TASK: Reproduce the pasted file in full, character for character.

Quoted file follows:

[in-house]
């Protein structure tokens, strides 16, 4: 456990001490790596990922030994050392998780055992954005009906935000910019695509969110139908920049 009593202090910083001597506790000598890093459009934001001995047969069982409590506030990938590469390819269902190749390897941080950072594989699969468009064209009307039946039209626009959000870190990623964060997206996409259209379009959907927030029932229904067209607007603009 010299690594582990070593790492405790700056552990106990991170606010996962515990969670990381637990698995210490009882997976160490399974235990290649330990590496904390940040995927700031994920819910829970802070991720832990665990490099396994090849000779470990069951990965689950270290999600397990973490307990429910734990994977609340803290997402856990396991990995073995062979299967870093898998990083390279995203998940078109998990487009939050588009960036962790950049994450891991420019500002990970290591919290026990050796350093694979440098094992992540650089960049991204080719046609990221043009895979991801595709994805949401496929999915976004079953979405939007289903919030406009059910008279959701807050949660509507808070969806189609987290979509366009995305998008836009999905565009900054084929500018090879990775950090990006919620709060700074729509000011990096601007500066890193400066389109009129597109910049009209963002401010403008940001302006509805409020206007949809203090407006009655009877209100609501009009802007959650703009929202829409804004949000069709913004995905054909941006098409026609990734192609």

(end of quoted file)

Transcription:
[in-house]
């Protein structure tokens, strides 16, 4: 456990001490790596990922030994050392998780055992954005009906935000910019695509969110139908920049 009593202090910083001597506790000598890093459009934001001995047969069982409590506030990938590469390819269902190749390897941080950072594989699969468009064209009307039946039209626009959000870190990623964060997206996409259209379009959907927030029932229904067209607007603009 010299690594582990070593790492405790700056552990106990991170606010996962515990969670990381637990698995210490009882997976160490399974235990290649330990590496904390940040995927700031994920819910829970802070991720832990665990490099396994090849000779470990069951990965689950270290999600397990973490307990429910734990994977609340803290997402856990396991990995073995062979299967870093898998990083390279995203998940078109998990487009939050588009960036962790950049994450891991420019500002990970290591919290026990050796350093694979440098094992992540650089960049991204080719046609990221043009895979991801595709994805949401496929999915976004079953979405939007289903919030406009059910008279959701807050949660509507808070969806189609987290979509366009995305998008836009999905565009900054084929500018090879990775950090990006919620709060700074729509000011990096601007500066890193400066389109009129597109910049009209963002401010403008940001302006509805409020206007949809203090407006009655009877209100609501009009802007959650703009929202829409804004949000069709913004995905054909941006098409026609990734192609």